Parenteral nutrition (PN) has been credited with saving the lives of countless patients with a variety of intestinal failure syndromes since the 1960s. Despite its life-saving properties, PN is not without complications, including PN-associated liver disease (PNALD). Recent studies have demonstrated that the composition of the lipid emulsion administered in combination with PN plays a pivotal role in the development of PNALD. Commonly used lipid emulsions are rich in soybean oil, which contain large quantities of pro-inflammatory omega-6 fatty acids and hepatotoxic phytosterols;these emulsions have been shown to cause liver injury in both in vitro and in vivo studies. Previous studies in our laboratory have demonstrated that an omega-3 FA rich fish oil-based lipid emulsion is protective against PNALD. Omega-3 FAs are metabolized to eicosapenaenoic acid (EPA) and docosahexaenoic acid (DHA), which increase the anti-inflammatory cytokines PGE3 and LTB5, and are suggested to contribute to the prevention of PNALD. A second mechanism which has recently been proposed to characterize the anti-inflammatory effects of omega-3 FAs involves the binding of a G-protein coupled receptor 120 (GPR120) with resultant inhibition of TNF-a and lipopolysaccharide-mediated inflammatory cascades. The purpose of this study is to determine whether the protective effect of fish oil-based lipid emulsions is mediated via the downstream metabolites of omega-3 FAs, or whether it results from the GPR120 receptor mediated pathway, or a combination of both mechanisms. To evaluate this further, two specific aims will be addressed. The first specific aim is to characterize the differences in insulin resistance, peripheral fat and liver inflammatory profiles, hepatosteatosis, and degree of liver injury within a PN fed murine model. To achieve this goal, GPR120 knockout (KO) mice and their wild-type (WT) littermates will be randomized to four groups. KO and WT control groups (KO control and WT control, respectively) will receive standard rodent chow. A third group will be comprised of KO mice receiving high-carbohydrate PN solution (HCD) with saline (KO HCD), and a fourth group will be comprised of WT mice receiving HCD (WT HCD). Serum inflammatory markers, adipose tissue and liver will be assessed among the four groups. The second specific aim is to determine if the GPR120 receptor is required for the reduction of tissue inflammation, hepatosteatosis and/or liver injury in a PN fed model. To achieve this goal, KO and WT mice will be randomized into six groups to receive saline, fish oil (FO) or soybean oil (SO) via tail injection concomitantly with HCD (KO control, KO HCD+FO, KO HCD+SO, WT control, WT HCD+FO, and WT HCD+SO). Markers of insulin resistance, peripheral fat inflammation and liver injury will be compared between groups.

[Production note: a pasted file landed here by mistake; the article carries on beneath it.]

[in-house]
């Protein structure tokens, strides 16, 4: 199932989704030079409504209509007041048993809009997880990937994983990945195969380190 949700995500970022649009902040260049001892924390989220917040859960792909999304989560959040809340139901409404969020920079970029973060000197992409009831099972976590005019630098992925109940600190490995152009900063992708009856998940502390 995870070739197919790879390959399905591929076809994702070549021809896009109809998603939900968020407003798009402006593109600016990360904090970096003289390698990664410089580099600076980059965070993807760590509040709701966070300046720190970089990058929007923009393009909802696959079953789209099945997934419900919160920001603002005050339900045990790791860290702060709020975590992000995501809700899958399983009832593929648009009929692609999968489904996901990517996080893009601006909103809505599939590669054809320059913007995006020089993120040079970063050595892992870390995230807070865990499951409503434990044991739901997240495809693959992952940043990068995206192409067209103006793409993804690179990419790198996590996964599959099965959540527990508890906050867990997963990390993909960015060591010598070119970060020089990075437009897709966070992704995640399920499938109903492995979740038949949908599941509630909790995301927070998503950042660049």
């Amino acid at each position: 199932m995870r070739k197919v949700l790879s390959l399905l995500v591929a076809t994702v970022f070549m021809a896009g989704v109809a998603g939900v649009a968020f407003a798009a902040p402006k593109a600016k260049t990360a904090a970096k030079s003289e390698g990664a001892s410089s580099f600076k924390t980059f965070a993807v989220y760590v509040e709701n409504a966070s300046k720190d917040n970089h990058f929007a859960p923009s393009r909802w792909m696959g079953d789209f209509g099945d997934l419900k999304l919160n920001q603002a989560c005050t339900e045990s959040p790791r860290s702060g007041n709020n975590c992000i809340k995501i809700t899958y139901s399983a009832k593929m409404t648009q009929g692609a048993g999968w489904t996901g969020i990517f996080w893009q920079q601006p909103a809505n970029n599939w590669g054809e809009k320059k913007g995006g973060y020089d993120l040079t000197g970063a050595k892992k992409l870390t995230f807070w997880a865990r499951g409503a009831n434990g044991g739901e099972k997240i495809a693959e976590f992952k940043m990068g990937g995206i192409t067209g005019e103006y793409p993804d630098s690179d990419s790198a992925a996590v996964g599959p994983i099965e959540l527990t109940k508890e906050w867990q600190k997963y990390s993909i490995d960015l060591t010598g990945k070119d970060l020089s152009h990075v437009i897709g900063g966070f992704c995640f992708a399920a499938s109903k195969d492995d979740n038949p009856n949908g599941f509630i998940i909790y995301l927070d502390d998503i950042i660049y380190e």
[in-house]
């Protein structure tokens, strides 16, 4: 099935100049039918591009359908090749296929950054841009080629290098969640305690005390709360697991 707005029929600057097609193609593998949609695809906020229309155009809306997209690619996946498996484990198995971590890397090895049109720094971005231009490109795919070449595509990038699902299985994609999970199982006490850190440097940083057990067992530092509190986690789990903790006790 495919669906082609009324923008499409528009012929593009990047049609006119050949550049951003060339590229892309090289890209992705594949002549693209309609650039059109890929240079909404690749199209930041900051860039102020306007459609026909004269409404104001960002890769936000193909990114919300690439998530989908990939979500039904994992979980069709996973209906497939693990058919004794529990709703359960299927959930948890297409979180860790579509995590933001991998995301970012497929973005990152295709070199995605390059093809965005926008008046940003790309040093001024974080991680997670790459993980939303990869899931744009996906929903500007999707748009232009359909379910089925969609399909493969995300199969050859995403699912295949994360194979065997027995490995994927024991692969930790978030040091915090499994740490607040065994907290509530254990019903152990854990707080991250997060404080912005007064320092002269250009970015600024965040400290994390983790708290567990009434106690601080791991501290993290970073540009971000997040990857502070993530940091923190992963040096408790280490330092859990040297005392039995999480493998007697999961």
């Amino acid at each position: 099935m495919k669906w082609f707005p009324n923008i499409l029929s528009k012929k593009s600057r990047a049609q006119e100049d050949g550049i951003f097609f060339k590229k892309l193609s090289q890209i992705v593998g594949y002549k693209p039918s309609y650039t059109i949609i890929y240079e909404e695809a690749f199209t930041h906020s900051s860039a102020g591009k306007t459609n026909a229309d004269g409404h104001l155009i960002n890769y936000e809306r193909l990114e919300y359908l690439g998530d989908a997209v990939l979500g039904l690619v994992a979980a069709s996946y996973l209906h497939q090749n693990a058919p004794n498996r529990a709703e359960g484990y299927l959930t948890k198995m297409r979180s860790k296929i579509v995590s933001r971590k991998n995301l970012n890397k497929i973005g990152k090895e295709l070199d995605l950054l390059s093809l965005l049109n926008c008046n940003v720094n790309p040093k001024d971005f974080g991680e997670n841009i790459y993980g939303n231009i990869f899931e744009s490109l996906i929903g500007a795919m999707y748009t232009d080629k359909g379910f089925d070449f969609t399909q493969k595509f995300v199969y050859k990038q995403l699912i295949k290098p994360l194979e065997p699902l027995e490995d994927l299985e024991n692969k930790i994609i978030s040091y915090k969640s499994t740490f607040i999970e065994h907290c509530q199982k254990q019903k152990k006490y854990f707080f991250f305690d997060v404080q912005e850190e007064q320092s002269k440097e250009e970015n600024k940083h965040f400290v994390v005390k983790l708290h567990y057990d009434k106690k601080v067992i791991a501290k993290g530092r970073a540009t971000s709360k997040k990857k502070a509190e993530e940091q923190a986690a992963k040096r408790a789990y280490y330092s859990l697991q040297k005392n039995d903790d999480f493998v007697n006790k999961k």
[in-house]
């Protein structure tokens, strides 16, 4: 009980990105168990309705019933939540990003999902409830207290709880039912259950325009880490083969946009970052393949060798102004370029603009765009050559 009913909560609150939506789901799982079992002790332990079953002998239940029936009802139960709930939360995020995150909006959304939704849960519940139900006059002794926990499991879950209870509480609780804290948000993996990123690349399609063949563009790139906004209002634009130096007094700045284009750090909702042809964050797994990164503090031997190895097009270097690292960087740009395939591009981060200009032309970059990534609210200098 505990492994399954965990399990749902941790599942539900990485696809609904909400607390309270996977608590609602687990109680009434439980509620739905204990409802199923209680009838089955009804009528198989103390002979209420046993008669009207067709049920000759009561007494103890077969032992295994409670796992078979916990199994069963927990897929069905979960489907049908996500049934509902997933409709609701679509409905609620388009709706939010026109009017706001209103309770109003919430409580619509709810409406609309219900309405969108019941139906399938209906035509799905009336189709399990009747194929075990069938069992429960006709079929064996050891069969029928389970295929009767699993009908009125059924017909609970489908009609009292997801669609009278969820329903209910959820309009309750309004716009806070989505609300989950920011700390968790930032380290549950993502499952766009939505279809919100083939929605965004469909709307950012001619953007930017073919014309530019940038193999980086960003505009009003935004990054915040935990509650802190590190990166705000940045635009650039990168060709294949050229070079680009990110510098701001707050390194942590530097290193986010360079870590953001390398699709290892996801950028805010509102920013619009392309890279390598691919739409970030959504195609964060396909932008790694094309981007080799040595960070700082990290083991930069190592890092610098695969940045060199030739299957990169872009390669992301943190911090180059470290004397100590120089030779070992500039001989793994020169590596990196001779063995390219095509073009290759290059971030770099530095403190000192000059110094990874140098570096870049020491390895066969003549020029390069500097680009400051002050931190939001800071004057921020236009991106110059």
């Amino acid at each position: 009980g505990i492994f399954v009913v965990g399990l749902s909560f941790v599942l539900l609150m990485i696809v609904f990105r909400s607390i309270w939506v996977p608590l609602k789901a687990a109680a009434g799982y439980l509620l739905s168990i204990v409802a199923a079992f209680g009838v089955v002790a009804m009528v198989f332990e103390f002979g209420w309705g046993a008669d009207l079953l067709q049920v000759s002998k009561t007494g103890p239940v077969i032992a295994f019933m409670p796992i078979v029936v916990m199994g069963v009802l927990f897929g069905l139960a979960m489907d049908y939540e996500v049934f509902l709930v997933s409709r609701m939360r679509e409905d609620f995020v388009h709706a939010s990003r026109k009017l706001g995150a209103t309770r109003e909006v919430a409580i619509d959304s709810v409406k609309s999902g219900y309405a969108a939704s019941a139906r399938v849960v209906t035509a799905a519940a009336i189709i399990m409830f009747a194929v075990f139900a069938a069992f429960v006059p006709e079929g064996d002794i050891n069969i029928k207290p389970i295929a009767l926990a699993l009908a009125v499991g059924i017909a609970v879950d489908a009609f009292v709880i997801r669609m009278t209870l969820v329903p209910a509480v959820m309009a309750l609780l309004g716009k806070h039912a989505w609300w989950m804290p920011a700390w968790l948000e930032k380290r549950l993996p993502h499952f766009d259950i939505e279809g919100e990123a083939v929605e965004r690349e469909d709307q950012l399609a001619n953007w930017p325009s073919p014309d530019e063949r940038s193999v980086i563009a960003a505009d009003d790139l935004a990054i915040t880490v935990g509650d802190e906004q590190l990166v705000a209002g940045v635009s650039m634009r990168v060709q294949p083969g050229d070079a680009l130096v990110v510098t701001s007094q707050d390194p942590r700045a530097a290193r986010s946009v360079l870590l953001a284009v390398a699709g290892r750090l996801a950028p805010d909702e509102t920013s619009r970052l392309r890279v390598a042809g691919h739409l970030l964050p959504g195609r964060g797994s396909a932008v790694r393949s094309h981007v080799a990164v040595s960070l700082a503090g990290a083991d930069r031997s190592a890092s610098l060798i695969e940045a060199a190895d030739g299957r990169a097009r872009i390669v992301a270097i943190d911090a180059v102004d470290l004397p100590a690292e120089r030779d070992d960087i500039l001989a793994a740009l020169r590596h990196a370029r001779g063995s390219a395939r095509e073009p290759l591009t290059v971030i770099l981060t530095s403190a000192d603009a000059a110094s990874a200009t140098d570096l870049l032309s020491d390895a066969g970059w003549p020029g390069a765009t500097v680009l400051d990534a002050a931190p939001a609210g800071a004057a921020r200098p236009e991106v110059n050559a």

In recent years, omega-3 fatty acids (FAs) have been shown to have a variety of health benefits in humans. With respect to the liver, previous studies have identified liver-protective and anti-inflammatory effects of omega-3 FAs when given to individuals who depend on intravenous nutrition for their daily caloric needs. The goal of this study is to characterize the molecular basis underlying the beneficial effects of omega-3 FAs and elucidate the mechanism in order to better diagnose, prevent, and treat tissue inflammation and liver disease.
|Nandivada, Prathima; Carlson, Sarah J; Chang, Melissa I et al. (2013) Treatment of parenteral nutrition-associated liver disease: the role of lipid emulsions. Adv Nutr 4:711-7|